What happened?




From As You Like It to The Front Page, theatre was once captivated by romantic comedies. Did we get too cynical?
By Lyn Gardner

The other week I interviewed the playwright David Greig and the musician Gordon McIntyre about their lo-fi musical, Midsummer. The show (opening at Soho theatre this week) is being sold on the novelty of its indie soundtrack – but when I saw it in Edinburgh last year, it wasn't the music that stood out, it was the romance. Indie music in theatre isn't so uncommon. But romantic comedy? If there'd been popcorn for sale in the Traverse foyer, it could hardly have seemed more out-of-place.
So is theatre down on romcom? It wasn't always thus: consider As You Like It, A Midsummer Night's Dream et al, and Shakespeare starts to look (well, just a little) like the Nora Ephron of the Elizabethan age. Romcoms were popular, too, in the theatre of the early and mid-20th century. Some of the great Hollywood examples – The Philadelphia Story, The Shop Around the Corner, His Girl Friday (based on Hecht and MacArthur's The Front Page) – were cribbed from hit plays. Bernard Slade's Romantic Comedy, recently revived by (and starring) Tom Conti, was one of the genre's last hurrahs.
Of course, there are still plenty of romances in theatre – but not many plays that satisfy themselves with romance alone, and fewer still that are funny. The classic romcom traces the lovers' will-they-won't-they trajectory up until consummation – and then blushingly draws a veil. But when modern stage comedies take love as their subject – Tom Stoppard's The Real Thing, for example – they seldom send us home with romantic illusions left intact. It's instructive to compare Stoppard's theatre romcom with his script for Shakespeare in Love.




…I’ve long had the desire to fire every romantic comedy into the sun. I despise romcoms, and I never spent time figuring out why. Now that the answer is in my face, it’s undeniable: they’re one way we disseminate all of the worst ideas about relationships we have as a culture, including (especially) the male master narrative. What was once just an annoyance to me now looks like the worst kind of reprehensible irresponsibility. And that’s just one tiny corner of the art we produce. 

It’s easy to say, Oh, it’s just a play; it’s just a movie, etc. But there is no “just.” The narrative art form is POWERFUL. The human brain can experience narrative as if it’s happening in real life. The brain of a person telling a story and a person listening to that story experience neural coupling. Art is where we discuss who we are as a culture; our hopes, our dreams, our fears, our past, our imagined future. It’s the most important aspect of how our culture is created and how it is changed. Stories are the building blocks of culture, and we’re the ones who create and tell those stories.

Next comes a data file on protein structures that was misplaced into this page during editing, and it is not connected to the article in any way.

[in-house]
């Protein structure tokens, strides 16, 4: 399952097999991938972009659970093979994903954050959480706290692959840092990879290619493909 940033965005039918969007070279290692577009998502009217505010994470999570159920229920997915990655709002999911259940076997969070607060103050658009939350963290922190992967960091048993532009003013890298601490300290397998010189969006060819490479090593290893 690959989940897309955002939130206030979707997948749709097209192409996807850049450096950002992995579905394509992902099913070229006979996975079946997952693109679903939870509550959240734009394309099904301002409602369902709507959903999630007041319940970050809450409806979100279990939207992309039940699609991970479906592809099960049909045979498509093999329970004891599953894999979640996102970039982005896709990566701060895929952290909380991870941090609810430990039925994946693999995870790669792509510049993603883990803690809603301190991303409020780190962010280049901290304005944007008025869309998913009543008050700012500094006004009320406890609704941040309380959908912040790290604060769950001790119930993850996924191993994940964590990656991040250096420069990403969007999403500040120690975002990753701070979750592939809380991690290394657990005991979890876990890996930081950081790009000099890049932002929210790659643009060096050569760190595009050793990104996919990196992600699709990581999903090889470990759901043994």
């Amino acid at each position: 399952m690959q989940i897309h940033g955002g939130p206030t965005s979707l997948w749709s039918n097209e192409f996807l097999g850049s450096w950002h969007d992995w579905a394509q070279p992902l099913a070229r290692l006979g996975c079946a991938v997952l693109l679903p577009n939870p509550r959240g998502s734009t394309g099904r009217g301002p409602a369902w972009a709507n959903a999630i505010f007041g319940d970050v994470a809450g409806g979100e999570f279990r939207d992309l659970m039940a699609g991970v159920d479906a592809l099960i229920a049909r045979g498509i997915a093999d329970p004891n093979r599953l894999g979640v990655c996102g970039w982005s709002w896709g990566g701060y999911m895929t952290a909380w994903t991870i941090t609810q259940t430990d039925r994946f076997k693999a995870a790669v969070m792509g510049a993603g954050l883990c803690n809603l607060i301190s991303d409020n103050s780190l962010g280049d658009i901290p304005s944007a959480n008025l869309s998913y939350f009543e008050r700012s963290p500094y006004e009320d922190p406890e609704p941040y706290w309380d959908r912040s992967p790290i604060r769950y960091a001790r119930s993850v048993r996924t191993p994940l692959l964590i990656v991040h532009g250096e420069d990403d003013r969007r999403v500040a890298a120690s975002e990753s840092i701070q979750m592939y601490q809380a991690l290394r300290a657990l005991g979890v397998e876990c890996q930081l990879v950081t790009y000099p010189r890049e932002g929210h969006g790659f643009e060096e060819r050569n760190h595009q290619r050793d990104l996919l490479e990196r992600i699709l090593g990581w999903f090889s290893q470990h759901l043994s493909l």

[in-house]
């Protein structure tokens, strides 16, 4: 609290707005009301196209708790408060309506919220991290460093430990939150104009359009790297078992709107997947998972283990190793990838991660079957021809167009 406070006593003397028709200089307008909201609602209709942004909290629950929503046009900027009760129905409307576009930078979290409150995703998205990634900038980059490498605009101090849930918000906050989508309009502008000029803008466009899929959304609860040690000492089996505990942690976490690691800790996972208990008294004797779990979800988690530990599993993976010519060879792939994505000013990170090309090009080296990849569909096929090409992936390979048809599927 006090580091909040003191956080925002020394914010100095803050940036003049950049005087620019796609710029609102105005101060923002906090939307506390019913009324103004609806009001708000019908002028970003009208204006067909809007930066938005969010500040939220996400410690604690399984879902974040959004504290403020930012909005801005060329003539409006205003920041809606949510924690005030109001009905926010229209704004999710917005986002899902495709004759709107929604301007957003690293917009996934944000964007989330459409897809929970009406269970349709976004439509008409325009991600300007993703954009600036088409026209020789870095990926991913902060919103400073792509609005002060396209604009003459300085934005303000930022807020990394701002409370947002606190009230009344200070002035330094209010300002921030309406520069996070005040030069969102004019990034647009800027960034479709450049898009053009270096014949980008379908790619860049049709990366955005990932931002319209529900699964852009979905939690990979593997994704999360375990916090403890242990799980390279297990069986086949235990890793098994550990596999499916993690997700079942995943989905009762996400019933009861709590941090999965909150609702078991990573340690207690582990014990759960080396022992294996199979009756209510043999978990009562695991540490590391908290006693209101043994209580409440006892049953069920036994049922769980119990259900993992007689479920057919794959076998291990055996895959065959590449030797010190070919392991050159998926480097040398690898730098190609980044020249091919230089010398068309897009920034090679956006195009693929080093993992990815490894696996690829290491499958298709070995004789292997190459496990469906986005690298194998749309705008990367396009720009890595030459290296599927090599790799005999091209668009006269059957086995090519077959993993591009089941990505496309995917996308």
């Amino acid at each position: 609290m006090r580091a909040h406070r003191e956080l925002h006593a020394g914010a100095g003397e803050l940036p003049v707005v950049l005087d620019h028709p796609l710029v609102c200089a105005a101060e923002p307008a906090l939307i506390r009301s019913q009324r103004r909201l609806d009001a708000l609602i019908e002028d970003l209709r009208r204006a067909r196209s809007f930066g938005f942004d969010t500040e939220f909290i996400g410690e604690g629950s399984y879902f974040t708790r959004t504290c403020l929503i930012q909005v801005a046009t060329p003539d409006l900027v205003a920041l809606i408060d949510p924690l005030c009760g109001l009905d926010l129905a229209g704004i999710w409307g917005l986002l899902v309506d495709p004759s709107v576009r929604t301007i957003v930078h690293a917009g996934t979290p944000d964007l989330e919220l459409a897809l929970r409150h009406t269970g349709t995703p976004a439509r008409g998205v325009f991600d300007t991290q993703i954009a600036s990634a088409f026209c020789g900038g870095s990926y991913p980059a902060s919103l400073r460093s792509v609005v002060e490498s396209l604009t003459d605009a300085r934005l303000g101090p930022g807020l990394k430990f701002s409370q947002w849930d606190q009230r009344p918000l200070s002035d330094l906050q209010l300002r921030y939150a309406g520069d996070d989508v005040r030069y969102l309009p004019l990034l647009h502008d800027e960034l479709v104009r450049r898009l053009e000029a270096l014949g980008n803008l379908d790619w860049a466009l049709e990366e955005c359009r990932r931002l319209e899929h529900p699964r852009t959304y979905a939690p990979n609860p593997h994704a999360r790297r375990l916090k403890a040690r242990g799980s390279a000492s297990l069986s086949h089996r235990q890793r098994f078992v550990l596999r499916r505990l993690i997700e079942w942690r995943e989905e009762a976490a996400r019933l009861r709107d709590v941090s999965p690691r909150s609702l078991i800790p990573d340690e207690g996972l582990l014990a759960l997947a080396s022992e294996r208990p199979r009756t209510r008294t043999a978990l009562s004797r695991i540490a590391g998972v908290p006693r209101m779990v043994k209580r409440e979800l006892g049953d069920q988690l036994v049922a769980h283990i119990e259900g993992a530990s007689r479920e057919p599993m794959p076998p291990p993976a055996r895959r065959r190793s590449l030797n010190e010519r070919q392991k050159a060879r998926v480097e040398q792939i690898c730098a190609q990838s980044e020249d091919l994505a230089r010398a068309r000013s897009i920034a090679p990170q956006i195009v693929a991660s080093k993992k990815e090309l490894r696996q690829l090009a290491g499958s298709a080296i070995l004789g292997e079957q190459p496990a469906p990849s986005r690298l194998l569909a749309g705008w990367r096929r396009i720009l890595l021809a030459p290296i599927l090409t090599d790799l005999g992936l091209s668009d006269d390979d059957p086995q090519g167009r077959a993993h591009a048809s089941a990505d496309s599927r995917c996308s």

~ OR ~
Why I despise and loathe the Pulitzer Prize-winning play TALLEY'S FOLLY
In which I explain why I have a problem with a play that presents a stalker, who forces a woman to remain in a boathouse until she submits, as a romantic hero.
by N. G. McClernan

When I first saw Lanford Wilson’s TALLEY’S FOLLY, which won the Pulitzer Prize for Drama in 1980, I didn’t even pick up on the horrific stalking and bullying aspect. This was in the early 1990s, when I first became interested in writing plays, and I considered it homework to go and see a community theatre production of the play in Haddonfield New Jersey. I picked the play exactly because it had won the Pulitzer Prize: I figured it had to be good. Like Shakespeare good.

But instead I was bored. It’s a ninety minute play that felt like two hours, but I gritted my teeth and stayed until the end. As I was walking out of the theatre I remember wondering whether I should abandon playwriting and go back to painting. If that was theatre, then I hated theatre.

My impression of the play, based on that long-ago production, was a long boring conversation, with lots of exposition, and the man doing most of the talking. I don’t know why I didn’t pick up on the truly repulsive underlying message of the play - perhaps it was the way it was directed - I don't remember any physical force used, as it is specified in the stage directions of the published script. 

Cultural gatekeepers have always been men (or men's female enablers.) To this day the vast majority of movie and theatre critics in the traditional media are men. But thanks to the new technologies all kinds of excellent feminist commentary is available to the public. One of the best purveyors of feminist culture theory is a web site called Tiger Beatdown. And one of its best essays is called TIGER BEATDOWN FOR DUDES Presents: That’s Not Funny. No, Seriously Dude, It’s Not.



Can the Romantic Comedy Be Saved?
By Claude Brodesser-Akner